The Average Cost to Move a Shower Drain
Two of the costliest home improvement repairs involve plumbing modifications and electrical work. Both require specialists with knowledge, training and experience to do the work and equipment to facilitate the job. Moving a shower drain involves obtaining construction permits and locating specialized and licensed workers. If the current drain system fails to meet building standards and codes, the job involves additional costs, and modification to the shower and the drainage system.
Distance of the Move
The distance from the original drain to the new drain location helps to determine the cost of the move. Drilling through floor joists or replacing structural supports to relocate the drain means hiring a construction engineer to inspect the plans for safety. Construction also includes hiring a carpenter to drill boards and reconfigure flooring. Homes with a slab--or concrete--foundation require use of a jackhammer to remove the foundation along the path of the new drain. The mean hourly wage for a plumber in 2010 was $24.21, according to the U.S. Bureau of Labor Statistics (BLS). Carpenters averaged $18.24 an hour for the same year, and concrete workers earned an average hourly wage of $17.67. Calculating the exact number of hours to move a drain requires removing the flooring and examining the drain and pipes. The cost for a move performed by a homeowner, including the fees for renting the appropriate tools, begins at several hundred dollars. Jobs involving more complex drain reconfigurations requiring replacement of structural supports begin at $1,000. Quadruple the figures when hiring professionals.
Meeting Local and County Codes
Drains in older homes may fail to meet modern plumbing codes, but new construction projects must meet the current codes. This means major changes in homes with older plumbing systems with lead, asbestos or old ceramic drainpipes. Pipes with asbestos require removal procedures using special technicians who must obtain hazardous removal permits. Relocating the drain, even without the special considerations, requires obtaining a construction permit and payment of a fee set by your locality.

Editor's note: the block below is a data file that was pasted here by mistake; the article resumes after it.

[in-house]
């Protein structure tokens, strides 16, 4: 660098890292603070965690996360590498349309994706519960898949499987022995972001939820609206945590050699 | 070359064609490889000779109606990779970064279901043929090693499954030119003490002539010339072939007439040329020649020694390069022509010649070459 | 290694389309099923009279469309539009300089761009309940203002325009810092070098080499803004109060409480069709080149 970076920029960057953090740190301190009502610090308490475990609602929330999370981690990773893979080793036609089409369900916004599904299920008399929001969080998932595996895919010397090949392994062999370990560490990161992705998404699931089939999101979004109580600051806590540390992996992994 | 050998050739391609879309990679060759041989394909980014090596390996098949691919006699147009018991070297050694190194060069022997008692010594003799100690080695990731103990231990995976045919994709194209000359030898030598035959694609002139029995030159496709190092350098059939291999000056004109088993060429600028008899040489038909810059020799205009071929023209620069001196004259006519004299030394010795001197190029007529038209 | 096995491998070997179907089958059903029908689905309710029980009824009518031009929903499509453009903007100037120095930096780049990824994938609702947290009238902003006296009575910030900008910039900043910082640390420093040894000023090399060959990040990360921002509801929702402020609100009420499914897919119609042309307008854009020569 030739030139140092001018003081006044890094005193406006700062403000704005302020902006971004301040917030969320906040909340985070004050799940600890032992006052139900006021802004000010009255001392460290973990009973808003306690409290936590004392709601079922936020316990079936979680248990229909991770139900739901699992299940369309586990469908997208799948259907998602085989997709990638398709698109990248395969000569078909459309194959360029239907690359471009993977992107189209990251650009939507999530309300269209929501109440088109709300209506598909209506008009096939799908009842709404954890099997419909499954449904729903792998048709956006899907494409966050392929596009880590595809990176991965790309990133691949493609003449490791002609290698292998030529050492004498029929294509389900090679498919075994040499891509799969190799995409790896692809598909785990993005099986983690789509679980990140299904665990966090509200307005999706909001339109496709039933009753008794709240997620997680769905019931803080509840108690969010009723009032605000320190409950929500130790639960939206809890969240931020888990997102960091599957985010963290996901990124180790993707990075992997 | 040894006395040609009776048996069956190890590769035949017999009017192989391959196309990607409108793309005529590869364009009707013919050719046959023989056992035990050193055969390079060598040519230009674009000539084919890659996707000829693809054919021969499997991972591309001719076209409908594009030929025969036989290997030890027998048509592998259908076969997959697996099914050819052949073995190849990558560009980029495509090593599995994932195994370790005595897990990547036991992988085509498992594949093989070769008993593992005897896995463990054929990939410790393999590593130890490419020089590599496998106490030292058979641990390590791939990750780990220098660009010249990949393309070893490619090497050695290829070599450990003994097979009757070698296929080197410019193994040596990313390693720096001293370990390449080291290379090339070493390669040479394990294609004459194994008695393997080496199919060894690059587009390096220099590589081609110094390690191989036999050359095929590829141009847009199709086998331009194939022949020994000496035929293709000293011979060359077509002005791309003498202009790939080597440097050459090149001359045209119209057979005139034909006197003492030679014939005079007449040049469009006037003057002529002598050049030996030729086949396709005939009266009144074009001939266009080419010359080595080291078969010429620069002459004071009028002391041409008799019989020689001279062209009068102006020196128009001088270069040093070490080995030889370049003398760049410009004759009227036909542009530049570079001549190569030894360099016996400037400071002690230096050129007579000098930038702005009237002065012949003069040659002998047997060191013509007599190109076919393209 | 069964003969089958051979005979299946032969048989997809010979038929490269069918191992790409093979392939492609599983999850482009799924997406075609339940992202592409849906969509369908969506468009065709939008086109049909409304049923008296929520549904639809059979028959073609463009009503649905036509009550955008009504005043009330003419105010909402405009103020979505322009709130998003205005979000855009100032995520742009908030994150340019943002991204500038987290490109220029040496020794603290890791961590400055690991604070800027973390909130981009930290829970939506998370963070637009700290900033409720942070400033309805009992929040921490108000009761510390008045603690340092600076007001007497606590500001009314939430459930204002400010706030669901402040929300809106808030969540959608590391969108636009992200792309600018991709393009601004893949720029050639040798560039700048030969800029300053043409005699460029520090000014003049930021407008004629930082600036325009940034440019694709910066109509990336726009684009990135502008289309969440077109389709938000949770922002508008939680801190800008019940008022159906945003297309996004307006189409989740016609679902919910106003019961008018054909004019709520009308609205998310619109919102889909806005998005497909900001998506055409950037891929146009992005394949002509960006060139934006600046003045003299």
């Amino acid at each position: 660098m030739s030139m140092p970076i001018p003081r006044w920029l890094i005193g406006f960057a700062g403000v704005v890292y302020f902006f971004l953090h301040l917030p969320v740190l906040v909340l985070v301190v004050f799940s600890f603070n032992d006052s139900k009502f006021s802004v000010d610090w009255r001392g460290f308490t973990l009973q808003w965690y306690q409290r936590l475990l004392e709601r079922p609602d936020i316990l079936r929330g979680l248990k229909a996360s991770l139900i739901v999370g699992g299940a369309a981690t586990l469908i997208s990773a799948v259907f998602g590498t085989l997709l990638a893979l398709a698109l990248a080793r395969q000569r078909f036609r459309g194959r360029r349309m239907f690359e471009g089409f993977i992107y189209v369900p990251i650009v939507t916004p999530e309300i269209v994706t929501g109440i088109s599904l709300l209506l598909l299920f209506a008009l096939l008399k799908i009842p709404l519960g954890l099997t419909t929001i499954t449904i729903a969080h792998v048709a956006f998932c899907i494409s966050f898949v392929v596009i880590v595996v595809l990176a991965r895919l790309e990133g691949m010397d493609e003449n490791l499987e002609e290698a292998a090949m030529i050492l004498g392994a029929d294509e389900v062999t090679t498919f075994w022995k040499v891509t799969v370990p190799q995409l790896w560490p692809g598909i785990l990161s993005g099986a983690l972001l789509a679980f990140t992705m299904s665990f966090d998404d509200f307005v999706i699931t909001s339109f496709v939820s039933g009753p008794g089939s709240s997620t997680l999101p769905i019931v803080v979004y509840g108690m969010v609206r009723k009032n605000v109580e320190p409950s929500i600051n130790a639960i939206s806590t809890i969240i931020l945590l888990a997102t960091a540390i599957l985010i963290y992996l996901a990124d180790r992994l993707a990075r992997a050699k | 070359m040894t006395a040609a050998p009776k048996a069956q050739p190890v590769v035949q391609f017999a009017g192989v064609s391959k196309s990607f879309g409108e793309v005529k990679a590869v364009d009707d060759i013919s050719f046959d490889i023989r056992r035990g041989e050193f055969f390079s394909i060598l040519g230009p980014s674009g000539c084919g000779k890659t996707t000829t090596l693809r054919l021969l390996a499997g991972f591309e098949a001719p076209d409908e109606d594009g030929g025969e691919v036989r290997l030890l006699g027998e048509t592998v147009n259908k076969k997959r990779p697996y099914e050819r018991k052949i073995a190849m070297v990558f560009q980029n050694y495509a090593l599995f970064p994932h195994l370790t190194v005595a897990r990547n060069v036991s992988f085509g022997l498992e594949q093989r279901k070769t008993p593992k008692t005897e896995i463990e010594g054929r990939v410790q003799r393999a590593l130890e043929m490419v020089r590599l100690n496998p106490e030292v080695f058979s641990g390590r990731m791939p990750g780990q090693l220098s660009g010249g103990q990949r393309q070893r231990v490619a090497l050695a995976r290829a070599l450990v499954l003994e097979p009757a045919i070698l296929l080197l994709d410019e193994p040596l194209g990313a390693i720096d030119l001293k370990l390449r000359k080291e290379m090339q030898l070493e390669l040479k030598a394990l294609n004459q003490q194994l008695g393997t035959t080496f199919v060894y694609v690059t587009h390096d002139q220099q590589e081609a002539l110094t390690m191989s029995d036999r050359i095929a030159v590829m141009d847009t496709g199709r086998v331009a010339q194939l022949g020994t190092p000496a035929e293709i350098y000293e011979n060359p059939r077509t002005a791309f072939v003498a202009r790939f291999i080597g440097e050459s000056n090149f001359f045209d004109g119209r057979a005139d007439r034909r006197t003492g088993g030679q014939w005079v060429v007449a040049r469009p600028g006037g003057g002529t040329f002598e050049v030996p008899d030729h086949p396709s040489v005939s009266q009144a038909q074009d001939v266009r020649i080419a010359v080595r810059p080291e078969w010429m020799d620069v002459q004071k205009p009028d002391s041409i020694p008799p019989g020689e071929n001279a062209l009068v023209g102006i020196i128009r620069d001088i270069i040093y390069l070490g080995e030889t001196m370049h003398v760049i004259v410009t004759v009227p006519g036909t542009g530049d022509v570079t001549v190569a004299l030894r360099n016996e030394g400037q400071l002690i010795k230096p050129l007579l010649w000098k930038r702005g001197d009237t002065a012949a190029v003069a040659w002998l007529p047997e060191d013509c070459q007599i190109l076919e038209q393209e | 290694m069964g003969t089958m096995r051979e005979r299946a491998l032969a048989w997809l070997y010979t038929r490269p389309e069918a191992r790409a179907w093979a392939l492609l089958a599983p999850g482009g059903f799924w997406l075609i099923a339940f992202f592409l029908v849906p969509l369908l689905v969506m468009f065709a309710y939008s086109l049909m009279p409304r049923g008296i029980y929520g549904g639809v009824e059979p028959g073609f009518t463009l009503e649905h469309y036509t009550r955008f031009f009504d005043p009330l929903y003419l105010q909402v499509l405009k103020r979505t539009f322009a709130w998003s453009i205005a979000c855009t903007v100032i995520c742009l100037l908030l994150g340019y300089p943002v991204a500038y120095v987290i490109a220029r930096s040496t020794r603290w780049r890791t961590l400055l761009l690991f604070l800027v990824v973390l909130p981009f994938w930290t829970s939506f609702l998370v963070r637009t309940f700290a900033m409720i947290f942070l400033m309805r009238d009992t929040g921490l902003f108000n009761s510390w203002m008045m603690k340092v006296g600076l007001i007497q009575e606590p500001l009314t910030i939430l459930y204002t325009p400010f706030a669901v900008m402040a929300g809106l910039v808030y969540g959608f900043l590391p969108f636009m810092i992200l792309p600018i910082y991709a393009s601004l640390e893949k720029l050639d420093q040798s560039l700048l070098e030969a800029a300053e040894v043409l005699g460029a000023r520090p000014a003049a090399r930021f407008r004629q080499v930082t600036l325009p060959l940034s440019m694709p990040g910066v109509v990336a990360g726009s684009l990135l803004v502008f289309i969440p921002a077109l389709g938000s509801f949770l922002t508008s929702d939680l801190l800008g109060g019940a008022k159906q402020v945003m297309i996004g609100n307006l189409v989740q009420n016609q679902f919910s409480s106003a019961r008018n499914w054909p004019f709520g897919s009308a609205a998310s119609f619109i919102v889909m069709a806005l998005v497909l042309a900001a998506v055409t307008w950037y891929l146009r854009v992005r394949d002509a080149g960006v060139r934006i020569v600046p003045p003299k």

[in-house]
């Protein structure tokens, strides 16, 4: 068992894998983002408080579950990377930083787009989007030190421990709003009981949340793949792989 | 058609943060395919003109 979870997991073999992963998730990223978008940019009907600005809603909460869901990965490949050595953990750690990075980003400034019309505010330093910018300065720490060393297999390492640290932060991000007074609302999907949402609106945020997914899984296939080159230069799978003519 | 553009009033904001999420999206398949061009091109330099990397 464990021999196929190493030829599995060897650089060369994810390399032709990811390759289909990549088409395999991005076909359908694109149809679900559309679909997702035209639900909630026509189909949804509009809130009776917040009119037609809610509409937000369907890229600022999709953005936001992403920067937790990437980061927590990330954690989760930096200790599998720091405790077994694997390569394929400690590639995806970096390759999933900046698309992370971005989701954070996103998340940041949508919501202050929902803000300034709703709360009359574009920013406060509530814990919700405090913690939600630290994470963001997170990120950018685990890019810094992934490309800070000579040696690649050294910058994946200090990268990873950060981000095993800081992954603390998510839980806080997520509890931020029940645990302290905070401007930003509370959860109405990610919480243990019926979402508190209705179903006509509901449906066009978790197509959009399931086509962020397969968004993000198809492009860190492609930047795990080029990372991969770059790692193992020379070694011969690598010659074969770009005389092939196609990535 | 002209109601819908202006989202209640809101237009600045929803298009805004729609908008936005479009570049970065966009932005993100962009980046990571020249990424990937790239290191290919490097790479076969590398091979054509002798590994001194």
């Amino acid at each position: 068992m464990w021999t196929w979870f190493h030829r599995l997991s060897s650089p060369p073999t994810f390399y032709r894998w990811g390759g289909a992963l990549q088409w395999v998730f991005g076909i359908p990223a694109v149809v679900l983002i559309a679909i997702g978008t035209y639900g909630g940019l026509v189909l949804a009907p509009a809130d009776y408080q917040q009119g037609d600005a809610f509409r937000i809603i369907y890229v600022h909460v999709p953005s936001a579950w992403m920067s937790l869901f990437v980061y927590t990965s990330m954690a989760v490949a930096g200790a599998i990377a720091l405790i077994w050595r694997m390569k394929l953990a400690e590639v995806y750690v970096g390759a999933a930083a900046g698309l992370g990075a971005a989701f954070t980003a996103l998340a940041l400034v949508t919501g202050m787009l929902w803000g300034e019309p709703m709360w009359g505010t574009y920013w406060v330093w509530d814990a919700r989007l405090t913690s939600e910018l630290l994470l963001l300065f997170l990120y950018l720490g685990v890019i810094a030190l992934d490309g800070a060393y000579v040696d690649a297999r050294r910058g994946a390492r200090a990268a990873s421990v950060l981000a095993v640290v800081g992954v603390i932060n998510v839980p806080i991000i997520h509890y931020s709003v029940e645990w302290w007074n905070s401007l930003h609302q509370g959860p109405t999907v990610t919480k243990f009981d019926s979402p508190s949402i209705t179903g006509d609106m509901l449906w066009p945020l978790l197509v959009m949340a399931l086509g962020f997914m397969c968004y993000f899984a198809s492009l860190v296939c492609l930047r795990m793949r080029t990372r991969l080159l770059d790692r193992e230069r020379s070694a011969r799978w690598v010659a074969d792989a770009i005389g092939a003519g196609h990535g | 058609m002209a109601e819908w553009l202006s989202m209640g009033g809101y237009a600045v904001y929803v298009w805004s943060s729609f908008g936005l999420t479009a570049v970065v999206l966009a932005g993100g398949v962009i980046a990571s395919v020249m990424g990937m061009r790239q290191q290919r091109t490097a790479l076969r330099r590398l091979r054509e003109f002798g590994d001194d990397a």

Moving the drain in a shower with a plastic shower pan or plastic shower enclosure includes removing the unit and moving the drain. Doing the same drain movement in a shower with tile and grout flooring requires tearing up the ceramic flooring to move the drain. The cost to replace the ceramic or purchase a new plastic or ceramic shower pan adds significant costs to the drain relocation. A basic shower pan costs approximately $100 in 2011. Tile installers work by the project, with an average hourly wage of $20.87 in 2008, according to the BLS. The cost for retiling a shower depends on the size and the complexity of the tile selection and design. The cost for tile shower floor replacement for DIYers runs less than $200 for tiles and tile saw rental. Triple the costs for professional replacement in 2011.
The average cost of plumbing and construction workers varies with the geographic location of the home and the number of licensed plumbers, tile layers, contractors and construction workers in the immediate region. Plumbers in California, Nevada and the Pacific Northwest, for instance, earned significantly more than plumbers in Utah and Wyoming. East Coast plumbers in New York and New Jersey earned more than their counterparts in Ohio, Maine and Vermont. Plumbers in Florida and the Carolinas earned the lowest average salary in the nation in 2010. The geographic location of the drain impacts the cost of a move performed by professionals.
- "This Old House"; Hiring a Qualified Plumber; Danny Lipford
- Bureau of Labor Statistics; Occupational Outlook Handbook, 2010-11 Edition; Plumbers, Pipelayers, Pipefitters, and Steamfitters
- Bureau of Labor Statistics; Occupational Employment and Wages, May 2010; Plumbers, Pipefitters, and Steamfitters
- Bureau of Labor Statistics; Occupational Employment and Wages, May 2010; Carpenters
- Bureau of Labor Statistics; Career Guide to Industries, 2010-11 Edition; Construction
- Environmental Protection Agency; Asbestos in Your Home; If You Hire a Corrective-Action Contractor
Lee Grayson has worked as a freelance writer since 2000. Her articles have appeared in publications for Oxford and Harvard University presses and research publishers, including Facts On File and ABC-CLIO. Grayson holds certificates from the University of California campuses at Irvine and San Diego.
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- Jupiterimages/Photos.com/Getty Images